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LG G Flex deep-dive review: The curious case of the curved phone

JR Raphael | Feb. 5, 2014
The LG G Flex has a curved design, flexible body, and 'self-healing' skin -- but does that make it better?

The G Flex does do a decent job with low-light conditions, and LG's camera software is easy to use with a variety of shooting options. For most casual photo-taking purposes, the phone's camera should be good enough, but it definitely falls below the level of quality provided by other devices in its class, such as Sony's recent Xperia Z1S.

The G Flex is capable of shooting 1080p-quality HD video through both its main camera and its 2.1-megapixel front-facing lens.

The software

The G Flex runs custom LG software based on 2012's Android 4.2 Jelly Bean operating system. LG has not yet said if or when the phone will be upgraded to the more current Android 4.4 KitKat release.

The G Flex's software is pretty similar to what I saw on the G2, so I'll refer you to the software section of my G2 review for an in-depth look at its pros and cons. In general, I'll say this: LG continues to fall into the trap of attempting to "differentiate" by making arbitrary UI modifications, many of which end up hurting the quality of the user experience.

To the company's credit, the G Flex's software is more polished than some other manufacturers' takes on Android — but it's still cluttered, messy and a step backwards from the restrained and tasteful base OS upon which it's built. LG also continues to insist on using the outdated Android 2.3-era Menu button in place of the current Android 4.x Recent Apps button, which makes getting around the system far less elegant and intuitive than it should be.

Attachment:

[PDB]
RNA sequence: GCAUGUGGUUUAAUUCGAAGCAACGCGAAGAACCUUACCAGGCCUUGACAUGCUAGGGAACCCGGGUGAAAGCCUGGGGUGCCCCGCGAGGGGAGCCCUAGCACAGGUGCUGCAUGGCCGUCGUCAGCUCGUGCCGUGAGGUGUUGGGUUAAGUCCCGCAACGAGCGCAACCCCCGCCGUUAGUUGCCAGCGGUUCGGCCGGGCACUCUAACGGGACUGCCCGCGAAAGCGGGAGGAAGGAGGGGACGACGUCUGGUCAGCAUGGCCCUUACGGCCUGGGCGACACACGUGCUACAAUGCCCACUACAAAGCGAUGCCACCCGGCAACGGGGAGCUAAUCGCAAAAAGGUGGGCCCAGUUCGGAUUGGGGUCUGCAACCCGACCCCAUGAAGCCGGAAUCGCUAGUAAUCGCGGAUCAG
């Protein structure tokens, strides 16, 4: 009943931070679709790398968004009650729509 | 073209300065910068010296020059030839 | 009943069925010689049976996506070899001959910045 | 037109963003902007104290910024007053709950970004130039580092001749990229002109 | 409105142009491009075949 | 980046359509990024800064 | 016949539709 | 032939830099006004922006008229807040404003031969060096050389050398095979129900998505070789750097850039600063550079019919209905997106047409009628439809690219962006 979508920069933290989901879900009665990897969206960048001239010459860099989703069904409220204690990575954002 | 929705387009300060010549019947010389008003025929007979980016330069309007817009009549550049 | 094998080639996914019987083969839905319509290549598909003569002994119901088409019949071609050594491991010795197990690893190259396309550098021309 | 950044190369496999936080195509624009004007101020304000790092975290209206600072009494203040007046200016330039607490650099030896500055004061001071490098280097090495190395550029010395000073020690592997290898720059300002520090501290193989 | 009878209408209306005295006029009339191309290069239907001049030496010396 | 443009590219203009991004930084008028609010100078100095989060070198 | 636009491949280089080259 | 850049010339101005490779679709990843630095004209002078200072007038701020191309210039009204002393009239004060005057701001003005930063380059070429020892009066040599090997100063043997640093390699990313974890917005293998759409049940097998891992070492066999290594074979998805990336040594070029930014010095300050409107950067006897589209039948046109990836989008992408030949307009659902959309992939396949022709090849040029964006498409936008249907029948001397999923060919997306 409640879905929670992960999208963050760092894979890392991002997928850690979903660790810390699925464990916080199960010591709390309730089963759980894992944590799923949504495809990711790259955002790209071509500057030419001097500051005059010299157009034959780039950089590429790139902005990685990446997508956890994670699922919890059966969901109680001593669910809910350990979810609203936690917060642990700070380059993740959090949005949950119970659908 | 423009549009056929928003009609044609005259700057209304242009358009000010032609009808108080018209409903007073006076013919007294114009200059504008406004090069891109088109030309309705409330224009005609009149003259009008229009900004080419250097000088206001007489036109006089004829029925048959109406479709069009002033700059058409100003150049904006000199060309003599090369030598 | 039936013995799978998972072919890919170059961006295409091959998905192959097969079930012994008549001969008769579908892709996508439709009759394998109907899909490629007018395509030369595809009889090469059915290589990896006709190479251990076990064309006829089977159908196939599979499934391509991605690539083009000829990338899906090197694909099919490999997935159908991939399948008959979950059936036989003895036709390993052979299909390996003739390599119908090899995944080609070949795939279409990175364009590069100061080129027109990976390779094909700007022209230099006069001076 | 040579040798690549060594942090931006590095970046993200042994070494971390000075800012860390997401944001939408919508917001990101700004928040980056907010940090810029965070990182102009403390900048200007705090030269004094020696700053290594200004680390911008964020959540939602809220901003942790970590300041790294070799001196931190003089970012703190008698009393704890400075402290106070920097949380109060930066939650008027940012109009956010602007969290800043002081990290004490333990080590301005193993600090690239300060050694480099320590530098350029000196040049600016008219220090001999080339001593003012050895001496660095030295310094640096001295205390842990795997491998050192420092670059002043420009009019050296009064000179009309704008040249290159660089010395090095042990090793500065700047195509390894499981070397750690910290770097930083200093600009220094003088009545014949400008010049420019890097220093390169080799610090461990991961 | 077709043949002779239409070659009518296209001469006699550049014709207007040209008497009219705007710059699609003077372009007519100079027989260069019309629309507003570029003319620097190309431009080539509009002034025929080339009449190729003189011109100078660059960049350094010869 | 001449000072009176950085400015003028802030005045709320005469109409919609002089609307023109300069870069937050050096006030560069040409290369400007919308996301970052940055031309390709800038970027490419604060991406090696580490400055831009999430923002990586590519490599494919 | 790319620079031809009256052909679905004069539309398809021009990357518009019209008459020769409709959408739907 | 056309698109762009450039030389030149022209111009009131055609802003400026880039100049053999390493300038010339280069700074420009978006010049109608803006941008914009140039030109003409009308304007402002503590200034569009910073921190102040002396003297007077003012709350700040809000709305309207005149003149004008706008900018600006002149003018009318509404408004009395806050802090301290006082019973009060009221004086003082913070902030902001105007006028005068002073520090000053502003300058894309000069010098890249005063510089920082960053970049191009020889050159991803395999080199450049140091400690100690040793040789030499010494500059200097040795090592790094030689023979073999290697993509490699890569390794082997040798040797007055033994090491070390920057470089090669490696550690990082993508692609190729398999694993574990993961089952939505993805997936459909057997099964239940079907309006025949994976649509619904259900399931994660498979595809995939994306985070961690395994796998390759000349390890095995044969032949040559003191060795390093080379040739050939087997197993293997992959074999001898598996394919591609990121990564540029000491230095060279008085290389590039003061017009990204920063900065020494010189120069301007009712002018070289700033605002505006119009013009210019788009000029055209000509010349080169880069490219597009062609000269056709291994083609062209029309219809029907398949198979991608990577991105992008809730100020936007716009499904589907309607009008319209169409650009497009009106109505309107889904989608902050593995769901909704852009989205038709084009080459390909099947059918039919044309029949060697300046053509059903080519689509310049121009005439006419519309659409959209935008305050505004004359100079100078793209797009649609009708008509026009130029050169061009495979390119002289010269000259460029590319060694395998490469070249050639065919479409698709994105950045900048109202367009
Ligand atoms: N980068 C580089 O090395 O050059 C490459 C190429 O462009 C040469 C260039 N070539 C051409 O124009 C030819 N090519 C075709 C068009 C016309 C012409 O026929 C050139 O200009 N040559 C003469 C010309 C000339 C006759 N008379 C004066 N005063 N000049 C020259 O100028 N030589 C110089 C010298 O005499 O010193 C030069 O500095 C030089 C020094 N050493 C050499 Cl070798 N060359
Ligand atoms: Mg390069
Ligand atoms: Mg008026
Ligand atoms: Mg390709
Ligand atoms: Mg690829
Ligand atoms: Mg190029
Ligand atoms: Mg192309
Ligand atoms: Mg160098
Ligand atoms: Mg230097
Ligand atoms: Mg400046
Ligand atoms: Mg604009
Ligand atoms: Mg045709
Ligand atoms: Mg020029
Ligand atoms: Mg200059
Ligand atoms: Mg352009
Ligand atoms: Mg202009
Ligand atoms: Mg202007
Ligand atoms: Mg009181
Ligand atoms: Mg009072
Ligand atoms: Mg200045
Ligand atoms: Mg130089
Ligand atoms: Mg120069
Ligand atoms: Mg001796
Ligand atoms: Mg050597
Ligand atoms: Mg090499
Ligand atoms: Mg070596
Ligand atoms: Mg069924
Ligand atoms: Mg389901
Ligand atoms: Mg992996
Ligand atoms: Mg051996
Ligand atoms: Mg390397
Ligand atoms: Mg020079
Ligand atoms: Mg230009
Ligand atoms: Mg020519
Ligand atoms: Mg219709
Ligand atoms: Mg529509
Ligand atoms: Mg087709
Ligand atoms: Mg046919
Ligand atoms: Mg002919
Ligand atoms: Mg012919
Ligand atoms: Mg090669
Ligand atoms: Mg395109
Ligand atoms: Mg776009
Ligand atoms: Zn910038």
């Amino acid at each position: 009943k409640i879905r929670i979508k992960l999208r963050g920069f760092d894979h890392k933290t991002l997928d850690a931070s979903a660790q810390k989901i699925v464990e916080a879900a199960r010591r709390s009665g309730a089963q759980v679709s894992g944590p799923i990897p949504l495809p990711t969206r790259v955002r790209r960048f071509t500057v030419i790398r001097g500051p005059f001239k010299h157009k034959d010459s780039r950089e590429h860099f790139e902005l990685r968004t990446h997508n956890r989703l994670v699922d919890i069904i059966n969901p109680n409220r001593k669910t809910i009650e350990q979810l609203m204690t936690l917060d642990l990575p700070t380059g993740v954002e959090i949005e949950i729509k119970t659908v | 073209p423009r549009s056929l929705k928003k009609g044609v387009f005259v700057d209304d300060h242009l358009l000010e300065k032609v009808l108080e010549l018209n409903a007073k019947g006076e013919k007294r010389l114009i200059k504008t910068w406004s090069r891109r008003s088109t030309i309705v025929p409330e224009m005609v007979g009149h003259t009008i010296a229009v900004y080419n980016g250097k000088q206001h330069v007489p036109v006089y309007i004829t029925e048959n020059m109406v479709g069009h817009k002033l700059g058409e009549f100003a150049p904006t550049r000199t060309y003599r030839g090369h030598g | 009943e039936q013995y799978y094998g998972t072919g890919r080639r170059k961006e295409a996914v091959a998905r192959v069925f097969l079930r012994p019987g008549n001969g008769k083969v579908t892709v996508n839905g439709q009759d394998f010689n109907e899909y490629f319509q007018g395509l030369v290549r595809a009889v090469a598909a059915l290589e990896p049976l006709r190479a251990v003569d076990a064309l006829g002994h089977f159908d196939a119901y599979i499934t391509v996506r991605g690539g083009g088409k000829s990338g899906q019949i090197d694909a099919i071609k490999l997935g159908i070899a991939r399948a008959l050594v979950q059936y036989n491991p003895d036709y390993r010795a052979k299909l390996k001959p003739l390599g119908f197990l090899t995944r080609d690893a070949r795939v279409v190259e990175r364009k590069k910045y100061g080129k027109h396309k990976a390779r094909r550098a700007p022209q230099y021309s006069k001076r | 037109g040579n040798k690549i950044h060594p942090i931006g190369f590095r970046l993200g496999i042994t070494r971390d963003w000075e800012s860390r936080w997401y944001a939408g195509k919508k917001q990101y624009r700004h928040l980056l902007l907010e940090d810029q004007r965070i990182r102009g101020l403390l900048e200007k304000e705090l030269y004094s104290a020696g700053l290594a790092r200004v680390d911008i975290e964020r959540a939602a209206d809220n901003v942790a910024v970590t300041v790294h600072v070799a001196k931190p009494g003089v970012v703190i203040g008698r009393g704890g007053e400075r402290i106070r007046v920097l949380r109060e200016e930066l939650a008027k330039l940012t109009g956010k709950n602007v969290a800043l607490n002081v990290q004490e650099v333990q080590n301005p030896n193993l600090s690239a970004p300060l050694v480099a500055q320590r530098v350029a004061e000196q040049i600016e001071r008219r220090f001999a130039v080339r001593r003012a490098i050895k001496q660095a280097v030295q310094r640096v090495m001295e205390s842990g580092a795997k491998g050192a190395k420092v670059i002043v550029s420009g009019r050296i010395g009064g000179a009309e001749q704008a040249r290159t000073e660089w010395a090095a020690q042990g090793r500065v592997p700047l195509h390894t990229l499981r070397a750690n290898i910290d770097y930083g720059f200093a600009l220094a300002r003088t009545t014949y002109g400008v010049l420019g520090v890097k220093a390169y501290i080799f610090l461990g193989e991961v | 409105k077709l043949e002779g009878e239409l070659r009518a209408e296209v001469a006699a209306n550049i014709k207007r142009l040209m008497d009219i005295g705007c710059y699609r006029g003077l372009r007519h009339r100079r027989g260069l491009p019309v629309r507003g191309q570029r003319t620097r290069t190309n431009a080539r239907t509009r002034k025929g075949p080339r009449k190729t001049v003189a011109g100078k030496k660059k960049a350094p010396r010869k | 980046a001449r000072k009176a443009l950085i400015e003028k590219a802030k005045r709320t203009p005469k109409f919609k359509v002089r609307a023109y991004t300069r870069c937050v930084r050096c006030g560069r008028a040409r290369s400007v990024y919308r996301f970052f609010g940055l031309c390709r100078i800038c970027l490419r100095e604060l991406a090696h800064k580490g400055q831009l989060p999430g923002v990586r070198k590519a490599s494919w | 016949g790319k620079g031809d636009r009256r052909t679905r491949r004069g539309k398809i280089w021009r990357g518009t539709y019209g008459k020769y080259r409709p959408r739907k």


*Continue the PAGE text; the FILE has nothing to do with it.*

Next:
Interface aside, LG has loaded the phone up with a smorgasbord of software features, a few of which are genuinely useful. One example is a new Samsung-reminiscent Dual Window mode that lets you split the screen in half and view two apps simultaneously (with a limited range of compatible programs).

At a Glance

G FlexLG
Price: $300 (AT&T and Sprint with two-year contract), $672 (T-Mobile with 24 monthly payments of $28)
Pros: Excellent performance; outstanding battery life; technologically impressive curved form; can run two apps on-screen at the same time
Cons: Bulky and awkward; subpar display; mediocre camera; messy user interface; ships with Android 4.2 (Jelly Bean); uses outdated Menu button; glossy plastic casing looks and feels cheap compared to other high-end phones

While that feature can come in handy, it also speaks to the broader lack of focus within LG's software design: Dual Window is one of three separate and confusingly similar multitasking mechanisms LG has added into the G Flex.

 

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